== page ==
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Assessing Ganglion Cell Complex Thinning Aids in Predicting QOL in Glaucoma

A faster rate and central location of GCC thinning was associated with lower vision-related quality of life.

A set of new findings published in JAMA Ophthalmology suggest the assessment of ganglion cell complex thinning may prove to be important in the prediction of vision-related quality of life (VRQOL) in patients with glaucoma.

From the current retrospective analysis of a longitudinal cohort, baseline faster ganglion cell complex thickness changes had an association with lower vision-related quality of life.

“After adjusting for confounding factors, faster GCC thinning and lower visual acuity were associated with a lower VRQOL,” wrote study author Robert N. Weinreb, MD, Shiley Eye Institute, University of California, San Diego. “Specifically, a lower VRQOL was associated weakly with GCC thinning in the 5.6° and 6.8° central macular areas.”

Weinreb and colleagues set out to investigate the potential of a correlation between vision-related quality of life and measurements taken using optical coherence tomography (OCT) imaging, with a specific focus on macular thickness. They evaluated the association between the rate of macular ganglion cell complex (GCC) thinning and VRQOL in a cohort of patients with glaucoma.

In the retrospective analysis, investigators selected all glaucoma-suspect patients and those with primary open angle glaucoma (POAG) enrolled in the Diagnostic Innovations in Glaucoma Study (DIGS) and African Descent and Glaucoma Evaluation study (ADAGES).

The VRQOL was thus evaluated using the 25-item National Eye Institute Visual Function questionnaire, including the 11 subscales: general vision, ocular pain, difficulty with near vision and distance activities, limitations with peripheral vision and color vision, social functioning, driving difficulties, mental health symptoms related to vision, role limitations, and dependence.

The analysis derived ganglion cell complex thickness from macular OCT scans and averaged within 3 circular areas (3.4°, 5.6°, and 6.8° from the fovea) and superior and inferior

hemi regions. Investigators used linear mixed-effects models to investigate the association between their role and Rasch-calibrated vision function questionnaire scores.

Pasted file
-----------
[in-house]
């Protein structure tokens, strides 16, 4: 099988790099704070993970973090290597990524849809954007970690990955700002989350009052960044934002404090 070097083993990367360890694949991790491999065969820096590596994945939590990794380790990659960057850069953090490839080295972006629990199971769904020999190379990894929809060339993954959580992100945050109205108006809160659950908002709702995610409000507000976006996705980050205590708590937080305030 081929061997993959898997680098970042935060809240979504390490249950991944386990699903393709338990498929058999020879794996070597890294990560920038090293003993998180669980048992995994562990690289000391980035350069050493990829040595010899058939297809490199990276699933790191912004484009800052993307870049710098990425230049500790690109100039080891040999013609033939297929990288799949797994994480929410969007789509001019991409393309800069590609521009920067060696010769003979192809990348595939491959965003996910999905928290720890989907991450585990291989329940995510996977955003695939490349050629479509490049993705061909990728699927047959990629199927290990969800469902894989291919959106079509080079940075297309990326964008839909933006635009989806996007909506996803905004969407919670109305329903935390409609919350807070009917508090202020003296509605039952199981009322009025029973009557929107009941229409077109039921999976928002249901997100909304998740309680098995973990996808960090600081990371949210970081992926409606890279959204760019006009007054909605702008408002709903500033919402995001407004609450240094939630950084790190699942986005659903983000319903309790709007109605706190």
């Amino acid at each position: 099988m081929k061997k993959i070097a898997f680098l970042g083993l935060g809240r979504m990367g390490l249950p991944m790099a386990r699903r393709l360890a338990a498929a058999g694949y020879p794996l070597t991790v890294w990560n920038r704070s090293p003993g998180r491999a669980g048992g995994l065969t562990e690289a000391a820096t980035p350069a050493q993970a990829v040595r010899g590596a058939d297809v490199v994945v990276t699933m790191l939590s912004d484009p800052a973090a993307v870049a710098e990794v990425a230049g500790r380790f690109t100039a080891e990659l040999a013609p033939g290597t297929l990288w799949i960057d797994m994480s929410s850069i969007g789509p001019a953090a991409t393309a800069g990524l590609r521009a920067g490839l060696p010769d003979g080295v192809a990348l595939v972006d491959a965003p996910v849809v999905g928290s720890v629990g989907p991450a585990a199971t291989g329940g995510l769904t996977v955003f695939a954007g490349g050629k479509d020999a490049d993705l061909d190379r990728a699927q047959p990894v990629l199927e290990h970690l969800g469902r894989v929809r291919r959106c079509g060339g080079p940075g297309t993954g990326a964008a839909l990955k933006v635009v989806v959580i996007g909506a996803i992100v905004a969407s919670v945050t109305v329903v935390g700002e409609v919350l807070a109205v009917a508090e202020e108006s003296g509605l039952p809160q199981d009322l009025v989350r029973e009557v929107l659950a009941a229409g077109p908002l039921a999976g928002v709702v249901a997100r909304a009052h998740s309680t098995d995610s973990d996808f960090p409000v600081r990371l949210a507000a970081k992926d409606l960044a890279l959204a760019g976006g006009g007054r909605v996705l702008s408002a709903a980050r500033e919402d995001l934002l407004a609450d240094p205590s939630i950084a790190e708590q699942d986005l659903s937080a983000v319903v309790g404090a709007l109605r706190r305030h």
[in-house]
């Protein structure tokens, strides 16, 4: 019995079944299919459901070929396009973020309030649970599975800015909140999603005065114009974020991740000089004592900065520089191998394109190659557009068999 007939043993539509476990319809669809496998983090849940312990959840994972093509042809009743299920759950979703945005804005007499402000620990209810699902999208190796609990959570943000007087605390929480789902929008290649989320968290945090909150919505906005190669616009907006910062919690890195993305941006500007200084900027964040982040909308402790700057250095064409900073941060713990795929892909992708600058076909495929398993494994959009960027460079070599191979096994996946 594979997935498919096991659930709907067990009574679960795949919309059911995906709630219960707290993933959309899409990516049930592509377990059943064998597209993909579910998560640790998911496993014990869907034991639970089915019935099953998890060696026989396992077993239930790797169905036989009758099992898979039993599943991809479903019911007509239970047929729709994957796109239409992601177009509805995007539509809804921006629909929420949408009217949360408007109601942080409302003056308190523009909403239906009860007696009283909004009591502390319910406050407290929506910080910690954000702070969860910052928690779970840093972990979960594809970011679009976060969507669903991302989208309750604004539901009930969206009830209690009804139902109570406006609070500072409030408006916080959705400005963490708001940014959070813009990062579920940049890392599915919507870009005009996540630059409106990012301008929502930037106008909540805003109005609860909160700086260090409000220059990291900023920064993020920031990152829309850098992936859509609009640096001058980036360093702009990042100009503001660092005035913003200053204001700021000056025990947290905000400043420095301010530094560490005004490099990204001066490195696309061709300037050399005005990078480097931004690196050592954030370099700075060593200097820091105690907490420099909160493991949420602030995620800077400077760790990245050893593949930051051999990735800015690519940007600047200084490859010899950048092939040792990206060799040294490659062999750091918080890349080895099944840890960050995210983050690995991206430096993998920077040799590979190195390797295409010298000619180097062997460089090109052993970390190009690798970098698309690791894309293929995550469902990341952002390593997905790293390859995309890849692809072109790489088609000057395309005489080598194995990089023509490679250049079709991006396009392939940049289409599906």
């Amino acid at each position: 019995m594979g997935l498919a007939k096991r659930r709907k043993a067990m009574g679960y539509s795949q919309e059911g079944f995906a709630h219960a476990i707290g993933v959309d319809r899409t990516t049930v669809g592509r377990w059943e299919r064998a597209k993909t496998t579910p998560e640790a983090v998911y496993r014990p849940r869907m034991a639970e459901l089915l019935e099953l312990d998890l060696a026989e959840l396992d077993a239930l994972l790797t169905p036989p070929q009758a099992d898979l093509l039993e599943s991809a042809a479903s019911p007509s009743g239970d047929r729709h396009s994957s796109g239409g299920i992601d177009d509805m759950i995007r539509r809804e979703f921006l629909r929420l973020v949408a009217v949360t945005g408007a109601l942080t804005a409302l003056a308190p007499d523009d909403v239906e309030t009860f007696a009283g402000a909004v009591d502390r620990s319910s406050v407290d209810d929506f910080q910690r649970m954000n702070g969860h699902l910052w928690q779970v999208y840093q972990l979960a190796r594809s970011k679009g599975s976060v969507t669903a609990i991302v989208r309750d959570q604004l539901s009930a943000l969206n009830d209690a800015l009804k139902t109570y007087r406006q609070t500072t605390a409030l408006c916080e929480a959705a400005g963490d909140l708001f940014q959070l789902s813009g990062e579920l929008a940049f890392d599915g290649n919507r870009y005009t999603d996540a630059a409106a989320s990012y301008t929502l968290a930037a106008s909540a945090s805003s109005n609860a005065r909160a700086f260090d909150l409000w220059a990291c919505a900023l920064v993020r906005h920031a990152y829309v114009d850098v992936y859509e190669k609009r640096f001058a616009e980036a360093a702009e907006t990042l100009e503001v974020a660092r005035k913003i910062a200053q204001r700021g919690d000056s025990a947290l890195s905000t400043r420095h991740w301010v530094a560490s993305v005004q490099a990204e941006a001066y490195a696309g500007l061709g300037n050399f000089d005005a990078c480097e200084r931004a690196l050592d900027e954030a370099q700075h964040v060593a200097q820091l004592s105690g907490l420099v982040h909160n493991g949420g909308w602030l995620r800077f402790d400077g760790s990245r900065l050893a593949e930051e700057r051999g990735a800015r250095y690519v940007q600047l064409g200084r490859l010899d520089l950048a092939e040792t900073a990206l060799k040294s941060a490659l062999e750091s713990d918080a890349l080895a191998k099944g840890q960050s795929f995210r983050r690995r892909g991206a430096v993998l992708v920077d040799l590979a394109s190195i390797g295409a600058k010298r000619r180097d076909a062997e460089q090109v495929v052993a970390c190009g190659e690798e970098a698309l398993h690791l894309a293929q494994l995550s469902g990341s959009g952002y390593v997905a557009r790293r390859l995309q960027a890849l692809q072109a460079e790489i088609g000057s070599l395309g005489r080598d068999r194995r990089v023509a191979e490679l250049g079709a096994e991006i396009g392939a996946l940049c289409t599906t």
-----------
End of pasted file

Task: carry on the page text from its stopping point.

A total of 236 eyes of 118 participants, including 72 participants with bilateral POAG and 46 participants with suspected POAG/glaucoma, were included in this analysis. They had a mean age of 73.2 years, while 65 participants (55.1%) were female and 53 participants (44.9%) self-reported as African-American.

Investigators noted the mean composite Rasch-calibrated National Eye Institute Visual Function Questionnaire score was 50.3 (95% CI, 45.9 - 54.6). In the multivariable model, data show a faster annual rate of GCC thinning in the better eye had an association with a higher disability of a composite NEI VFQ score (-15.0; 95% CI, -28.4 to -1.7 per 1 µm faster; P = .03).

Moreover, a faster annual rate of inferior GCC thinning in the better eye was associated with a higher disability of composite NEI VFQ score (-28.4 [95% CI, -49.5 to -7.4] per 1 µm faster; P = .009), although superior was not (-7.1 [95% CI, -16.1 to 1.9] per 1 µm faster; P = .12).

If stratified by degrees from the fovea, investigators found the 5.6” and 6.8” areas were associated with the composite NEI VFQ score (-14.5; [95% CI, -27.0 to -2.0] per 1 µm faster; R2 = 0.201; P = .03 and -23.7 [95% CI, -45.5 to -1.9] per 1 µm faster; R2 = 0.196; P = .02, respectively). Meanwhile, the 3.4” area was -8.0 (95% CI, -16.8 to 0.8) per 1 μm faster (R2 = 0.184; P = .07) after adjusting for confounding factors.

“Understanding how structural changes influence VRQOL is vital for understanding which patients may need more frequent observation and additional treatment to prevent visual disability and reduced quality of life,” Weinreb concluded.

The study, “Association Between Ganglion Cell Complex Thinning and Vision-Related Quality of Life in Glaucoma,” was published in JAMA Ophthalmology.